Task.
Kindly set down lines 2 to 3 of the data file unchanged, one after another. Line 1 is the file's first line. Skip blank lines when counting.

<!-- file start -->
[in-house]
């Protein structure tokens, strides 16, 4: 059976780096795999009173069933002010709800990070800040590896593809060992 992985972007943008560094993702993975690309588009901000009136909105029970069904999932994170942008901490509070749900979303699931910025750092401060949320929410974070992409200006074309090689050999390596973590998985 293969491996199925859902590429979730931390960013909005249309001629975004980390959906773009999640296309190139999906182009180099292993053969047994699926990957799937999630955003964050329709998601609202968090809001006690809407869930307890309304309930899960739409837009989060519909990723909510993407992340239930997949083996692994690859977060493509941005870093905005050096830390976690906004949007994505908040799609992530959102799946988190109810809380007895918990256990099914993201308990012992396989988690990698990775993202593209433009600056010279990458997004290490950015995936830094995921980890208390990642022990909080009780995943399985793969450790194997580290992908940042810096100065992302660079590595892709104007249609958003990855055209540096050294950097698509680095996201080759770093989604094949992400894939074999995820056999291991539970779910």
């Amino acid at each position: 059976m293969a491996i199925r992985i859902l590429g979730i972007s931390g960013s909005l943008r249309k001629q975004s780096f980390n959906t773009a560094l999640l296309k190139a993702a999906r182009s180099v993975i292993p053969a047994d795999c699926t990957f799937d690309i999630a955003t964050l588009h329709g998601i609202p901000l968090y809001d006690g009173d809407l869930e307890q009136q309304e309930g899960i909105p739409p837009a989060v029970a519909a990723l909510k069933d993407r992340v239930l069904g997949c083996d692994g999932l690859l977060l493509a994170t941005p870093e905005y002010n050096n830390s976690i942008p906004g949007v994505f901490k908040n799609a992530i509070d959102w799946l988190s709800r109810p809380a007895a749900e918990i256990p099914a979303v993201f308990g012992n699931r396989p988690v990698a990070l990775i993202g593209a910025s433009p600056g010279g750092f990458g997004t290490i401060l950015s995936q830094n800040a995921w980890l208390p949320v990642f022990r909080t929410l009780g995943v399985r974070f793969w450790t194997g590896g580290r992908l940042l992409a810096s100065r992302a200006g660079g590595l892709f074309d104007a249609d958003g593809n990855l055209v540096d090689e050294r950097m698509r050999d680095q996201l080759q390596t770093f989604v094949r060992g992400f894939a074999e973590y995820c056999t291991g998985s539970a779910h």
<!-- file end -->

């Protein structure tokens, strides 16, 4: 059976780096795999009173069933002010709800990070800040590896593809060992 992985972007943008560094993702993975690309588009901000009136909105029970069904999932994170942008901490509070749900979303699931910025750092401060949320929410974070992409200006074309090689050999390596973590998985 293969491996199925859902590429979730931390960013909005249309001629975004980390959906773009999640296309190139999906182009180099292993053969047994699926990957799937999630955003964050329709998601609202968090809001006690809407869930307890309304309930899960739409837009989060519909990723909510993407992340239930997949083996692994690859977060493509941005870093905005050096830390976690906004949007994505908040799609992530959102799946988190109810809380007895918990256990099914993201308990012992396989988690990698990775993202593209433009600056010279990458997004290490950015995936830094995921980890208390990642022990909080009780995943399985793969450790194997580290992908940042810096100065992302660079590595892709104007249609958003990855055209540096050294950097698509680095996201080759770093989604094949992400894939074999995820056999291991539970779910």
């Amino acid at each position: 059976m293969a491996i199925r992985i859902l590429g979730i972007s931390g960013s909005l943008r249309k001629q975004s780096f980390n959906t773009a560094l999640l296309k190139a993702a999906r182009s180099v993975i292993p053969a047994d795999c699926t990957f799937d690309i999630a955003t964050l588009h329709g998601i609202p901000l968090y809001d006690g009173d809407l869930e307890q009136q309304e309930g899960i909105p739409p837009a989060v029970a519909a990723l909510k069933d993407r992340v239930l069904g997949c083996d692994g999932l690859l977060l493509a994170t941005p870093e905005y002010n050096n830390s976690i942008p906004g949007v994505f901490k908040n799609a992530i509070d959102w799946l988190s709800r109810p809380a007895a749900e918990i256990p099914a979303v993201f308990g012992n699931r396989p988690v990698a990070l990775i993202g593209a910025s433009p600056g010279g750092f990458g997004t290490i401060l950015s995936q830094n800040a995921w980890l208390p949320v990642f022990r909080t929410l009780g995943v399985r974070f793969w450790t194997g590896g580290r992908l940042l992409a810096s100065r992302a200006g660079g590595l892709f074309d104007a249609d958003g593809n990855l055209v540096d090689e050294r950097m698509r050999d680095q996201l080759q390596t770093f989604v094949r060992g992400f894939a074999e973590y995820c056999t291991g998985s539970a779910h």